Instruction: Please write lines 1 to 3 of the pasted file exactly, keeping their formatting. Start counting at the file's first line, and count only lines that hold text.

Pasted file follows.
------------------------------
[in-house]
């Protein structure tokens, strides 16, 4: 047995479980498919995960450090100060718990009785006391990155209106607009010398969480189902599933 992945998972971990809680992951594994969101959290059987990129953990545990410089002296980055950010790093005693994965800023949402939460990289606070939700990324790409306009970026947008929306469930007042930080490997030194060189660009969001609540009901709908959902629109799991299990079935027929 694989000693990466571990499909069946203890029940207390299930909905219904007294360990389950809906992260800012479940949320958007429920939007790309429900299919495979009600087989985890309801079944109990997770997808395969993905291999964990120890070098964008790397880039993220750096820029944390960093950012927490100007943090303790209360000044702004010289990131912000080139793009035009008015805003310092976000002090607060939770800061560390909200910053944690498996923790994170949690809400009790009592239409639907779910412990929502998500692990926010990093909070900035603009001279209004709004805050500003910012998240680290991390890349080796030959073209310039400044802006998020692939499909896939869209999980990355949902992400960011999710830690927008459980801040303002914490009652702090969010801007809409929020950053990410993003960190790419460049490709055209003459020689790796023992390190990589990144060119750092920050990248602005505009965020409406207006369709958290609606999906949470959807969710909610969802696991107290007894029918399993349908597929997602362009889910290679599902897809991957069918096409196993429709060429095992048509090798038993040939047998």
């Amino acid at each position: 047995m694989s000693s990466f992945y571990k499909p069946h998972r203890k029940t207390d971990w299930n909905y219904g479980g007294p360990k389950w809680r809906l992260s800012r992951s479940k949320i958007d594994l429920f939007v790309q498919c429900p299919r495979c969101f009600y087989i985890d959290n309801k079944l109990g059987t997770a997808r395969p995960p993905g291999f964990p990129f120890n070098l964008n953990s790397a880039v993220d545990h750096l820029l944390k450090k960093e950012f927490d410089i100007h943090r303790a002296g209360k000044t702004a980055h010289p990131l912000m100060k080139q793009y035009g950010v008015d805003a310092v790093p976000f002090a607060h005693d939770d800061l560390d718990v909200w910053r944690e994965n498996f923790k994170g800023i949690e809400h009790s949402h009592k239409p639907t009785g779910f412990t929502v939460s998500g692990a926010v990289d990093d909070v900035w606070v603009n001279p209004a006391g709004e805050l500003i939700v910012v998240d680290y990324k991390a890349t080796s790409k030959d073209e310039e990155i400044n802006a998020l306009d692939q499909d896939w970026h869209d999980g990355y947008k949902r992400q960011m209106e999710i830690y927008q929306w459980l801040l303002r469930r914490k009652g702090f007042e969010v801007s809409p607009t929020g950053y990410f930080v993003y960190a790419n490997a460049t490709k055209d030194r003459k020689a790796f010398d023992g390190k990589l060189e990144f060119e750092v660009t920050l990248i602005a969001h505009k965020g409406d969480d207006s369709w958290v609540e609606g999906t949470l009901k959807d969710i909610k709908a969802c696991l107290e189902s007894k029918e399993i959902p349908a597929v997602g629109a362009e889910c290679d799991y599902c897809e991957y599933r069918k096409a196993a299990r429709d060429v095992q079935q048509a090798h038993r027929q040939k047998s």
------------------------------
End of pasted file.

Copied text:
[in-house]
């Protein structure tokens, strides 16, 4: 047995479980498919995960450090100060718990009785006391990155209106607009010398969480189902599933 992945998972971990809680992951594994969101959290059987990129953990545990410089002296980055950010790093005693994965800023949402939460990289606070939700990324790409306009970026947008929306469930007042930080490997030194060189660009969001609540009901709908959902629109799991299990079935027929 694989000693990466571990499909069946203890029940207390299930909905219904007294360990389950809906992260800012479940949320958007429920939007790309429900299919495979009600087989985890309801079944109990997770997808395969993905291999964990120890070098964008790397880039993220750096820029944390960093950012927490100007943090303790209360000044702004010289990131912000080139793009035009008015805003310092976000002090607060939770800061560390909200910053944690498996923790994170949690809400009790009592239409639907779910412990929502998500692990926010990093909070900035603009001279209004709004805050500003910012998240680290991390890349080796030959073209310039400044802006998020692939499909896939869209999980990355949902992400960011999710830690927008459980801040303002914490009652702090969010801007809409929020950053990410993003960190790419460049490709055209003459020689790796023992390190990589990144060119750092920050990248602005505009965020409406207006369709958290609606999906949470959807969710909610969802696991107290007894029918399993349908597929997602362009889910290679599902897809991957069918096409196993429709060429095992048509090798038993040939047998």
């Amino acid at each position: 047995m694989s000693s990466f992945y571990k499909p069946h998972r203890k029940t207390d971990w299930n909905y219904g479980g007294p360990k389950w809680r809906l992260s800012r992951s479940k949320i958007d594994l429920f939007v790309q498919c429900p299919r495979c969101f009600y087989i985890d959290n309801k079944l109990g059987t997770a997808r395969p995960p993905g291999f964990p990129f120890n070098l964008n953990s790397a880039v993220d545990h750096l820029l944390k450090k960093e950012f927490d410089i100007h943090r303790a002296g209360k000044t702004a980055h010289p990131l912000m100060k080139q793009y035009g950010v008015d805003a310092v790093p976000f002090a607060h005693d939770d800061l560390d718990v909200w910053r944690e994965n498996f923790k994170g800023i949690e809400h009790s949402h009592k239409p639907t009785g779910f412990t929502v939460s998500g692990a926010v990289d990093d909070v900035w606070v603009n001279p209004a006391g709004e805050l500003i939700v910012v998240d680290y990324k991390a890349t080796s790409k030959d073209e310039e990155i400044n802006a998020l306009d692939q499909d896939w970026h869209d999980g990355y947008k949902r992400q960011m209106e999710i830690y927008q929306w459980l801040l303002r469930r914490k009652g702090f007042e969010v801007s809409p607009t929020g950053y990410f930080v993003y960190a790419n490997a460049t490709k055209d030194r003459k020689a790796f010398d023992g390190k990589l060189e990144f060119e750092v660009t920050l990248i602005a969001h505009k965020g409406d969480d207006s369709w958290v609540e609606g999906t949470l009901k959807d969710i909610k709908a969802c696991l107290e189902s007894k029918e399993i959902p349908a597929v997602g629109a362009e889910c290679d799991y599902c897809e991957y599933r069918k096409a196993a299990r429709d060429v095992q079935q048509a090798h038993r027929q040939k047998s």